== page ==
Having clear goals is an important condition for a network’s success. It should be noted, however, that few networks, if any, begin life with clearly defined goals. It takes time to build consensus among members on what the goals should be. Accordingly, during the start-up period of a network it is only reasonable to expect some ambiguity in the network’s stated goals. This situation is fine as long as the goals provide a focus for the network’s activities and serve as a reasonable basis for others to join the network. Moreover, during the start-up phase of a network it is important to acknowledge that at this point in the network’s development the goals need to be refined and to encourage the membership to be active in this process.

No network can be all things to all people and all organizations. Be realistic and begin with those who want to participate in a process. Although it is important to be inclusive, it is equally important to remain pragmatic. It can be strategic to begin with a core group of organizations who feel comfortable with the goals and process at the beginning by concentrating your energies and resources on those who do want to work together. Otherwise there is the danger of trying to satisfy everyone, and in the end, the network pleases no one. However, this should not be viewed as a way to exclude organizations that may be more difficult to integrate. Sometimes some organizations just need more time to see the benefits of the network before they commit to it themselves.

Networks may go through phases that reflect a change in members’ interests, changing priorities, or quality of leadership. Differences and disagreements among organizations may become stronger than the common goals that originally brought them together. Networks may weaken or dissolve as a result of these differences. However, this does not always have to be seen as negative: sometimes networks do form and fade away, membership does rise and fall, and goals and objectives do evolve.

Networks need to be flexible. Members will put more effort into a network when it has potential for meeting their needs. It is important to allow for change in network priorities as members’ own priorities change. It is also important to plan for these changes with regular reviews of the mission statement and goals.

It is vital that the network is not in competition with its members. For example, some members may have specific skills and specialties, and their involvement in the network can benefit all members. However, if a network tries to carry out activities, which a member could equally well carry out, it may be in competition with its own members for funds, people, resources and influence. Competition between the network and its members can readily lead to the demise of the network.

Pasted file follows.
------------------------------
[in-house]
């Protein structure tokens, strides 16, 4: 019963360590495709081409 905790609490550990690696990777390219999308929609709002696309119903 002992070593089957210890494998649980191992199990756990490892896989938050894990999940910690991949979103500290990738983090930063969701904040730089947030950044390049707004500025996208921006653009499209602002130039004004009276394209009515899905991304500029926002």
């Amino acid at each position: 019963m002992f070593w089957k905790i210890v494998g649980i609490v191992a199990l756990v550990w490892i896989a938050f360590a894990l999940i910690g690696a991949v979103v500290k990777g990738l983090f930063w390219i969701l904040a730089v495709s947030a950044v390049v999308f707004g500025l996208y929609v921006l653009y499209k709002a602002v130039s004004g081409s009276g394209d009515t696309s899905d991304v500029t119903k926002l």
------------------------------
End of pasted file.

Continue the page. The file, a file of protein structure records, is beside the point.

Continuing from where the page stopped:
Network members need to have a clear understanding of where ownership of the network lies. For instance, members must feel that they are contributing to the ongoing development of the network. If members do not feel that they “own” the network, their commitment to the networking process will be weak.

An egalitarian relationship between members of a network must be maintained. It can be damaging if any one member or group of members dominates to the exclusion of others. Some networks experience problems when the larger members are favoured over the smaller members. Every member needs to feel that their voice is as important as the other members.

Many networks do not have sufficient funds to support an effective administration. In lieu of “hired help”, the expectation is that the networks administrative functions will be undertaken by a volunteer work force. While this idea may be practical in a context where funds are scarce and spare time is a luxury, it doesn’t always work. Volunteers are often busy with their paid jobs and generating incomes, and only get to the voluntary activities when they have time.

A network’s membership, whether individual or institutional, cannot depend solely on support from donors. Those attracted by a network’s potential to assist them with their aims must be prepared to contribute, financially or otherwise, to help it function efficiently and effectively. This is a real test of the networks viability: can it exist, even informally, during the periods when donors or funders are difficult to attract.

Communication is a common problem. Disseminating critical information, answering queries, soliciting input to decision-making and developing collective strategies all take an enormous amount of time. There needs to be a commitment of staff time and funds to cover these communication costs. In addition there is the problem of unreliable communication infrastructures, e.g. poor telephone connections, equipment breakdown, and lack of technical support. It may take days to get a message through to an organization, while those on the receiving end may feel they are being left out. Both sides can feel frustrated. Don’t let this discourage you. Building an effective network takes time and patience by everyone.